Arras

Well, it started with a terrible school with a population of about eleven hundred or so, therefore causing me to simply feel like a number; notwithstanding the previous, I wasn't irked by the sheer size of the school. It was the people present and my ex-girlfriend.

The chorus teacher looked like a phenomenally disgruntled David Grohl--and I'm still perturbed by the few bastardly "gangstas" that were admitted into the exclusive choir; they were bottom feeders and I can sing at the volume of an opera chorus member, mind you.

My art teacher was insane. Simply put, insane.

My English teacher was, more or less, and insufferable shrew of a woman. Of course, my English skills lacked considerably during my previous year of high school, which contributed to the grade of a C, but I'm currently proficient with my mother tongue. Then considering that the school's English program consisted merely of a bare-bones structure of "Learn how to write a college-level paper", and ignored all creative potential, surely constituted my animosity toward the school.

Some of the reprobates posted a thread on Facebook; it turned into a heated argument. The reason being for the previous is thus: one of them posted a picture of a starving African child and wrote that it looked like one of their friends, doing such in mockery. I was appalled, and made my attitudes known. I truly thought they would jump me the following day; luckily, such had not transpired.

I have never had a more religiously intolerant math class in all my schooling; sure--I'm an agnostic, both now and then, and I respected my peers' views when conversation would drift to religious institutions, but they thought me an insufferable *****--especially the daughter of a pastor...

My history teacher was the only person I truly admired in that conglomerate of a 'school experience'...he pushed me toward proper intrigue, philosophy and logic; I have him to thank that I've become a reasonable individual who tries his very best to exhibit virtuosity.

Over the Summer of my Freshman year (the overview of that year detailed above), I moved to my father's house in the city. My mother, whom I was living with at the time, raised hell about my decision. Somehow--by some miracle, perhaps--she signed the papers to let me live at my father's. As ecstatic as I was, the feeling lasted merely three months into the new school year.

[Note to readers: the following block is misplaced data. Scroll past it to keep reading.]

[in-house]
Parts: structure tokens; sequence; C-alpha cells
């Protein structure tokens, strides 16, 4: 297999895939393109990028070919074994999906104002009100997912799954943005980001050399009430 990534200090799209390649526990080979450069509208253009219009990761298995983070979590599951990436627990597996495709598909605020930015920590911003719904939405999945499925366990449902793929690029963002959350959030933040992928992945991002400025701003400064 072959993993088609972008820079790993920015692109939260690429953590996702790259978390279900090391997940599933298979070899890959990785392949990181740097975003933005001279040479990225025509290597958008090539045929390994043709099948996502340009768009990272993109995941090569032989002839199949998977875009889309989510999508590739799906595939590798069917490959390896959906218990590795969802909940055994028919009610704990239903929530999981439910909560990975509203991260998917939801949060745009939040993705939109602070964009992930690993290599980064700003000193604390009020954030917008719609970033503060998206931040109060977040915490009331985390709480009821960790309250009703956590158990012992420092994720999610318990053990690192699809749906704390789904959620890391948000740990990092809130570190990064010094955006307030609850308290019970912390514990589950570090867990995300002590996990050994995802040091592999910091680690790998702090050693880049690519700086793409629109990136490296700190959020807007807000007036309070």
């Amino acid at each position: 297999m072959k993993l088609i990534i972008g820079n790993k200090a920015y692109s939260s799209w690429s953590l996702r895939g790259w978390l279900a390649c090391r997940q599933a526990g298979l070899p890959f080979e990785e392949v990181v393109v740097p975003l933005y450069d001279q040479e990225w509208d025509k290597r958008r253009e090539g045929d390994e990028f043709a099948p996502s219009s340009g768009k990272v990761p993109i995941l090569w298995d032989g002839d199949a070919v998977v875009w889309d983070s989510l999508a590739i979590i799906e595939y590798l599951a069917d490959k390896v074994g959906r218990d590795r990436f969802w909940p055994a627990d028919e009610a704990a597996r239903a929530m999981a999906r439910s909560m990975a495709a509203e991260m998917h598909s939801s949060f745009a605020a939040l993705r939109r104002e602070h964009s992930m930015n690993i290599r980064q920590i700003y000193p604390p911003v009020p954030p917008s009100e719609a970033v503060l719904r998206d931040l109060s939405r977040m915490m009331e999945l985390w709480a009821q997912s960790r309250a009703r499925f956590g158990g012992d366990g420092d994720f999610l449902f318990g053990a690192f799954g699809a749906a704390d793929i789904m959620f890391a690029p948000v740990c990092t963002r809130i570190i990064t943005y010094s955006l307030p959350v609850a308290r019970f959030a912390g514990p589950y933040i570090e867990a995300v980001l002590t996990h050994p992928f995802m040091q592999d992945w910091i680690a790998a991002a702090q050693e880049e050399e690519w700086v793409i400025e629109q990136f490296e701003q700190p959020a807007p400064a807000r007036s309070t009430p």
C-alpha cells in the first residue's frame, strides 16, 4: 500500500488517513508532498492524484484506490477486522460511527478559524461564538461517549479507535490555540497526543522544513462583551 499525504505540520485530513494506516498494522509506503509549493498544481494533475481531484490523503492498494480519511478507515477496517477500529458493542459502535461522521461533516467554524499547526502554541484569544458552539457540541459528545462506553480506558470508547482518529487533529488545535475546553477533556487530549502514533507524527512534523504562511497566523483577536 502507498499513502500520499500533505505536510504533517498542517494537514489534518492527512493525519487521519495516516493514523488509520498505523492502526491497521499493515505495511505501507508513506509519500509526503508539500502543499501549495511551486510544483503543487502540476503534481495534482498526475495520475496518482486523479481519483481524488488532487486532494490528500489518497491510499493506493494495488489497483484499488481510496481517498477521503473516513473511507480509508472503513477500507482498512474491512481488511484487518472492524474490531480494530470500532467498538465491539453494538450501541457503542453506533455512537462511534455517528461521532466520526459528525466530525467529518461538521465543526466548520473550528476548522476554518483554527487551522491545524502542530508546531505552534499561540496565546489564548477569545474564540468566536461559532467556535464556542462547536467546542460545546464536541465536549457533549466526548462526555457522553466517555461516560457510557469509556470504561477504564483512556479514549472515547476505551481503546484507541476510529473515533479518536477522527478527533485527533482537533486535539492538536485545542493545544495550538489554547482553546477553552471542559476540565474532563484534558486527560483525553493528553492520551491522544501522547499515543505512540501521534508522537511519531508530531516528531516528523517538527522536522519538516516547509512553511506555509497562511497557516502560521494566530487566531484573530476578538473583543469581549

I finally have my place in a chorus class as one of six male singers, and the teacher is absolutely wonderful.

And then my peers can't use English correctly. They should be payed to stay home by our government. The sum total of intelligence would skyrocket if the previous were to be implemented.

Peculiarly, I've been mocked for my intelligence; because I know what a star is made of; because I wish to know how mathematics works; because I know how to pronounce Beethoven (a dumb harpy in my English class mispronounced his name and didn't know who Beethoven was. I have never found the words to articulate that level of frustration exerted in telling her who he was.); because I listen to Vivaldi and Prokofiev (two of my favorite composers); because I hate rap with a burning passion (and I had an altercation with a former "friend of mine" over production of a song--it hasn't ended well. He wanted the sheet music I scribbled down and I know I should have burned it and given him the charred remains. Harsh? Yes--but he represents a culture of intellectual poverty and dishonesty. I can't support such.); because writing is my only outlet for what I have to say; because, finally, now that I'm writing this, someone might stumble upon this like a cast out root from the base of a tree, tripping them and serving the catalyst to investigation.

I've so very much to say; and rarely do I feel I'm truly listened to, rarely understood in intention of why I speak. I wish to indulge in this human vita--and such is purveyed through words and actions.

Every human has their own definition; each given name combined with the family name produces an adjective. Some are nasty or crass, others elegant or prostrate. All encompass an illustrious spectrum grasping at what precisely it wishes to become, coursing through the many languages, philosophical concepts, proverbs and verses of poetry...such is humanity.

Life is the greatest of tapestries, and I shall find my dyes and thread to add to the tail, where the tassels have yet to be sewn.
LucaGrasha LucaGrasha
18-21, M
May 4, 2012